Wednesday, February 29, 2012
By Jodi Kantor
New York, Little, Brown, 2012
360 pages Nonfiction
It is hard to write a book about a presidential administration while the president is still in office. Harder yet to read a book about a presidential administration under the same circumstances. But The Obamas is more about the marriage of the Obamas and their working relationship than it is about the policy workings of the administration—except it is primarily about how their marriage intersects with the workings.
Jodi Kantor only had one interview with the Obamas and it wasn’t for this book. It was for an article in the New York Times, but she became fascinated with the couple and their bond. She particularly became fascinated about how Michelle relates to Barack and how her influence permeates the White House.
Most of the book is free from gossip; it is rather straightforward journalism. Kantor interviewed present and past staff members to get the information she used. Apparently Michelle thought that Kantor was too hard on her and complained about it when the book was published, but my feeling is that Michelle comes across as an remarkable woman—strong, sensible, idealistic, and a firm supporter of her husband and his policies. Whether she wanted to be a politician or not is another whole matter and the subject of much of the book.
Although the Obamas thought that the White House would be a hard place for their family to live, it way outpaced their expectations as to how miserable it would be for finding places for their children to play and ways of fulfilling other tasks about being a young family. Kantor writes about Sasha and Malia easily without descending into gossip. You’ve gotta feel for those kids; how do you go trick-or-treating when you are the President’s children. As one reviewer notes: “Hope is easier to embrace than reality.”
The most poignant moment in the book came as the Obamas react to the shooting of Gabrielle Giffords. This is Kantor’s writing at its best. As she relates the speech Obama gave to the nation following the tragedy, Kantor says: “He wasn’t imposing his own agenda this time: he had correctly read, for once in a long time, what the country wanted and needed from him. The speech stood outside politics, but in a way that was good politics. Republicans congratulated him on his generous, reasonable, civil, unifying address. The expression on Michelle’s face was one of deep satisfaction. He had given the kind of speech she knew he could give. The look on her face said: this is the president I wanted you to be.”
Obama was elected to lead “a rational, post-racial, moderate country that is looking for sensible progress,” a White House official told Kantor. “Except, oops, it’s an enraged, moralistic, harsh, desperate country. It’s a disconnect he can’t bridge.” The reviewer in the Los Angeles Times sums it up: "The question at his inauguration was whether Barack Obama would oversee a historic, transformative administration that could overcome partisan politics; the question now is whether he will survive his re-election campaign.”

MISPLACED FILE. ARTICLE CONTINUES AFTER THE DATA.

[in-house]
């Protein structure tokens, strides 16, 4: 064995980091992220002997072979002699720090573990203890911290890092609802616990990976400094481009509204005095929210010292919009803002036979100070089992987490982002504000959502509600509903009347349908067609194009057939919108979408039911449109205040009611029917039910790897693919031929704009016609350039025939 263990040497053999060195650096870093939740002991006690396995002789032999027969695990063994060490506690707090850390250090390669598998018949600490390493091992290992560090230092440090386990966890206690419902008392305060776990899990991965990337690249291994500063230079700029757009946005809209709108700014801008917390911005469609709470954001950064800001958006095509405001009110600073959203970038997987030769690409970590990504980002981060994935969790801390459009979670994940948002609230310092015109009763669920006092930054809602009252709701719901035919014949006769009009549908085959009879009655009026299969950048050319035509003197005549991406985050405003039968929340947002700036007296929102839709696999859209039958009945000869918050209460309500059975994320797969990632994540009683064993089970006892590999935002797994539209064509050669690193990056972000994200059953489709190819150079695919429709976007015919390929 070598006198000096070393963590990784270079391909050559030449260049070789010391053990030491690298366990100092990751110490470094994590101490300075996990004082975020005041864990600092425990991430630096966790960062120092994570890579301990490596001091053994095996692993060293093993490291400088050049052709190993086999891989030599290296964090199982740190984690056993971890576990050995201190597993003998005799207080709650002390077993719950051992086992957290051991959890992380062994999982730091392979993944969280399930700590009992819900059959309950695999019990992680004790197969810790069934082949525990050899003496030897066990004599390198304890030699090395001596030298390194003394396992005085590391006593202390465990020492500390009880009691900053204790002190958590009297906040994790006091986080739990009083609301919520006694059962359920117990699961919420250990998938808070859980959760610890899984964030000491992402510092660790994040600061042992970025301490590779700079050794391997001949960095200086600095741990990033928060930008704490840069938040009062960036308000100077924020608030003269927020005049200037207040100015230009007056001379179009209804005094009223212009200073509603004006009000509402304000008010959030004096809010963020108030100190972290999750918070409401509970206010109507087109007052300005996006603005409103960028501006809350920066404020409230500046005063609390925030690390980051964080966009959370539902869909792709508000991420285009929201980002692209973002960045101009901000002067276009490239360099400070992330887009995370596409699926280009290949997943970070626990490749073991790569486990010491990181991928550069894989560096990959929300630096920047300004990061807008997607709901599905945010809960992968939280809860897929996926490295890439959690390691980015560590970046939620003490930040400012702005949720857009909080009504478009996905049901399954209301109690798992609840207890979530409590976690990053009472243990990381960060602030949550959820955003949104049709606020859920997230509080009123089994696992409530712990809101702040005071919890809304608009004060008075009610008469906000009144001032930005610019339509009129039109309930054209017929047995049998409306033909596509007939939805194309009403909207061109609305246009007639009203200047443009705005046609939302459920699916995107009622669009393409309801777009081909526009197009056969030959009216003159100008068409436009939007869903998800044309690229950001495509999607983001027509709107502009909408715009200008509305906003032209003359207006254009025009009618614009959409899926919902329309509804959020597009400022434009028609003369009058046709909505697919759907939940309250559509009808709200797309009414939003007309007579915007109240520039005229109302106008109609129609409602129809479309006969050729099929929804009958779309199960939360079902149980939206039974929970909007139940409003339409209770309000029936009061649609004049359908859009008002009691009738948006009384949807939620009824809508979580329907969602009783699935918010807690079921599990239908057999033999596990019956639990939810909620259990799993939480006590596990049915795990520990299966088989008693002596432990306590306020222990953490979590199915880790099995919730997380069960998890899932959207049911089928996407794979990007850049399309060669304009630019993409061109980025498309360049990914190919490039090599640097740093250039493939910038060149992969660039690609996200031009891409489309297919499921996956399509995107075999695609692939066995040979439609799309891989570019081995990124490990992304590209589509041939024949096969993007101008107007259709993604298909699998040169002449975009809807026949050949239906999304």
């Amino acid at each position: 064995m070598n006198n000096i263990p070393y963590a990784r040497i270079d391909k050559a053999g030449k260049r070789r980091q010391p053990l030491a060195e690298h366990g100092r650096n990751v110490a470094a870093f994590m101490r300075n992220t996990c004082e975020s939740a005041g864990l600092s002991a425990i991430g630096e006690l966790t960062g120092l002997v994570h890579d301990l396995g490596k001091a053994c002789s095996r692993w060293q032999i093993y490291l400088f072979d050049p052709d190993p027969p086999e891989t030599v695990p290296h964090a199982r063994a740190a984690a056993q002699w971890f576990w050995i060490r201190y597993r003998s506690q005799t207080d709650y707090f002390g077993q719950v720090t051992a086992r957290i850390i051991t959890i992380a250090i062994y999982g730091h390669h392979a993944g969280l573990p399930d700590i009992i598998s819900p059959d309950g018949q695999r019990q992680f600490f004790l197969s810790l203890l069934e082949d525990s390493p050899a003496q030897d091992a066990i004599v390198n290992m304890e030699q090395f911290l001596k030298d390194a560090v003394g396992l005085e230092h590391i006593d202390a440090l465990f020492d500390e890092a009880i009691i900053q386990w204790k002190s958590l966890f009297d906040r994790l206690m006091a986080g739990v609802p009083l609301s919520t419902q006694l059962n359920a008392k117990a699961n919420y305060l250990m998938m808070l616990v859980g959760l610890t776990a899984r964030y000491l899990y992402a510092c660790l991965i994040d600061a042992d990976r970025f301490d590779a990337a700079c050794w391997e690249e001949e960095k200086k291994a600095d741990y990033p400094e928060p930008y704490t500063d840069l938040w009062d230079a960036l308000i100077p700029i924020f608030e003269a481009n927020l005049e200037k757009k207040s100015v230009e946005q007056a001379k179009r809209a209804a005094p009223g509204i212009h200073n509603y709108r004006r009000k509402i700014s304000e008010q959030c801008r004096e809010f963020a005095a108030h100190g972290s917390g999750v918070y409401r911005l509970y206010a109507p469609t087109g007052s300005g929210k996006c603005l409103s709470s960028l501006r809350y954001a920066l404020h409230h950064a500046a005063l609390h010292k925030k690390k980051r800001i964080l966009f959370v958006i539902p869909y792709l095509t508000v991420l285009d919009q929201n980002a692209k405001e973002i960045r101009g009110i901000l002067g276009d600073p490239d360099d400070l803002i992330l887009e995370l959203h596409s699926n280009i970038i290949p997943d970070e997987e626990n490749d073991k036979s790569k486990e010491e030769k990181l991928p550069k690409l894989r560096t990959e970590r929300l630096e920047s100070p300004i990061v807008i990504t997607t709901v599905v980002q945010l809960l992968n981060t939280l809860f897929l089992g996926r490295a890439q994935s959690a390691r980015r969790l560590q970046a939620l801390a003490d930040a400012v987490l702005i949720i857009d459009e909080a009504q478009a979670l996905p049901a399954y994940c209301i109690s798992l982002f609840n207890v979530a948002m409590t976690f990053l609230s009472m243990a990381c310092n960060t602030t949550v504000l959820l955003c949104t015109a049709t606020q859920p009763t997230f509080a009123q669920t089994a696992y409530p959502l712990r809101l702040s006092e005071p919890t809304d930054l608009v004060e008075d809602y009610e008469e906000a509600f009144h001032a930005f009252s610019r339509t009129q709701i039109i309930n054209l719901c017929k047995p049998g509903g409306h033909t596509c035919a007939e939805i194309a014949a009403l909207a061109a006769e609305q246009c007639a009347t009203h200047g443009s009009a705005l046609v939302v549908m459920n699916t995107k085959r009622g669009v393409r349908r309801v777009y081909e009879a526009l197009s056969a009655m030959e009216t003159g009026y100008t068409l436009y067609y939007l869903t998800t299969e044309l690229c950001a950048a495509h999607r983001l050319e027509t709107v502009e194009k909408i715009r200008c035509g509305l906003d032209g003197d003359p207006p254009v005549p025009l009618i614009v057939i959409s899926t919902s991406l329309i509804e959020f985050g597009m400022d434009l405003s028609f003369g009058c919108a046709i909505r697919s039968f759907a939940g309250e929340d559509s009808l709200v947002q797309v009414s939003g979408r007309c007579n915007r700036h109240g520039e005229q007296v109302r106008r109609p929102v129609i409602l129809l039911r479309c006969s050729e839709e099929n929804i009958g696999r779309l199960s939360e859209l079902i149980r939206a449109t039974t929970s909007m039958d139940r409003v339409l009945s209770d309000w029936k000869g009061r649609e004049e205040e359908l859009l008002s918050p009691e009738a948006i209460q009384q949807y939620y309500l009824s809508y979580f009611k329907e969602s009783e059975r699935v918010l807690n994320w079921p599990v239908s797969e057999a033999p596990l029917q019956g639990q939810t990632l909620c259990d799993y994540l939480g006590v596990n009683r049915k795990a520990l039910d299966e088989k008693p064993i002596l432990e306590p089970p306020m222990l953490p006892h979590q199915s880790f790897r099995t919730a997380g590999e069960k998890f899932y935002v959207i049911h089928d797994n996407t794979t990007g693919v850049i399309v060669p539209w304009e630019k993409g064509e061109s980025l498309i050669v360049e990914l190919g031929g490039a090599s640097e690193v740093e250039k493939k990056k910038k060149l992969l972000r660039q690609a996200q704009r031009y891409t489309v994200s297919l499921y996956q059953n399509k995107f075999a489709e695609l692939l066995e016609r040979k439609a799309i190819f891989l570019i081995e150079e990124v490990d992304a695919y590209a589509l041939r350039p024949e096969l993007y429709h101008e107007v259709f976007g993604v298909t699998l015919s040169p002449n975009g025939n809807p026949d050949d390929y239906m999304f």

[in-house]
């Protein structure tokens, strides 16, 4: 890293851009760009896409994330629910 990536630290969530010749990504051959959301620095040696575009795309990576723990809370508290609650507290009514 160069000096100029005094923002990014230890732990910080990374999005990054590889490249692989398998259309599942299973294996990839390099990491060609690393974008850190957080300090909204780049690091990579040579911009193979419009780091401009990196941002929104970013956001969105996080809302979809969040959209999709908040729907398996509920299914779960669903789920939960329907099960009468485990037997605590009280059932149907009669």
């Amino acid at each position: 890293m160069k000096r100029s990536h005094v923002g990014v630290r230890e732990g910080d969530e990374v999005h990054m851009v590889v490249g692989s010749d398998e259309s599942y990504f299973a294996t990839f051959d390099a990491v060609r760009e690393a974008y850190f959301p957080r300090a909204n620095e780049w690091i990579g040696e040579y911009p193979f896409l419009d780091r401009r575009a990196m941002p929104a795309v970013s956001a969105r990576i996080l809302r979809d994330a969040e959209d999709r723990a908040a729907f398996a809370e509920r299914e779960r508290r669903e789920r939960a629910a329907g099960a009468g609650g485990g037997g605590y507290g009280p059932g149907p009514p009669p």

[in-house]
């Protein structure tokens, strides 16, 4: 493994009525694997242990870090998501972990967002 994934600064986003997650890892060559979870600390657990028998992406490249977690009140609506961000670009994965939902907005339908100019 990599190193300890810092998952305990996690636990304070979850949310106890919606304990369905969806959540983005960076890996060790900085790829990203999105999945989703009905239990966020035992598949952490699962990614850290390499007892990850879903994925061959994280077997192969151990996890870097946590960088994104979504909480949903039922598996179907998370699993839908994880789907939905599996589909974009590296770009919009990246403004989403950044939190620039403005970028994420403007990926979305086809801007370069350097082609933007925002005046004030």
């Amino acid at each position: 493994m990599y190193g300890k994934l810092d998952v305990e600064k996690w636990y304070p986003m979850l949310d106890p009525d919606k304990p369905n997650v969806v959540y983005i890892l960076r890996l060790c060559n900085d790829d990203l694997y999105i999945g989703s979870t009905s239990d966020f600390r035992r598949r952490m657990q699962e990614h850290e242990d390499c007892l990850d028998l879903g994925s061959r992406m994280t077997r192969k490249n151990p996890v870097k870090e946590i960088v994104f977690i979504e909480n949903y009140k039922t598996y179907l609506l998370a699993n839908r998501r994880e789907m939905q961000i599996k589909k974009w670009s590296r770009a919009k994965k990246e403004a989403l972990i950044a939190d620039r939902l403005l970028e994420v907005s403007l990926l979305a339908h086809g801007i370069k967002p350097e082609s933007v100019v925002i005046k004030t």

I have to say that I like Barack and Michelle Obama and it was interesting to read about their lives in the White House. I was trying to finish The Obamas last night while the returns from the Michigan Republican primary were coming in. Engrossed in thought about the Obama administration, I was thrust back to reality by Mitt Romney’s diatribe against him. And, I kept thinking…who would want this? Who would want this?
A couple more things—my son and his family live about four blocks away from the Obama’s Hyde Park, Chicago house. My first inkling about the neighborhood came in the spring of 2008 when I went to pick up Chinese food the day my son’s family was moving into their condo. Proudly displayed in the little carryout restaurant was a picture of Barack Obama with his arm around the restaurant owner. You can imagine the pride the neighborhood experienced when he was elected. There was a street celebration complete with fireworks on the corner, and my son and his wife as well as my daughter and her boyfriend made their way downtown to the giant celebration in Grant Park. I watched it all on television desperately wishing that I were there.
Then the neighborhood went into lockdown. My daughter-in-law never knew what streets she could go down to and from work. The downstairs neighbors, who had a daughter in Sasha’s class, had to have ID to get their children to school. And when the Obamas tried to return for a weekend in February after the inauguration, my son’s car almost got towed as the streets were cleared so that the family could get to their house.
The other thing I wanted to share is that I have been a fan of Michelle Obama’s wonderful sense of style as presented in a charming blog, Mrs.O. It has been fun to see what she is wearing, and how many times she wears the same outfit. Although I don’t know much about designers, the blog has been a delight. Check it out.
There is a very long review of The Obamas in the New Yorker. http://www.newyorker.com/arts/critics/books/2012/01/16/120116crbo_books_remnick
The Los Angeles Times Review: http://articles.latimes.com/2012/jan/11/entertainment/la-et-book-20120111
Jodi Kantor's website: http://jodikantor.net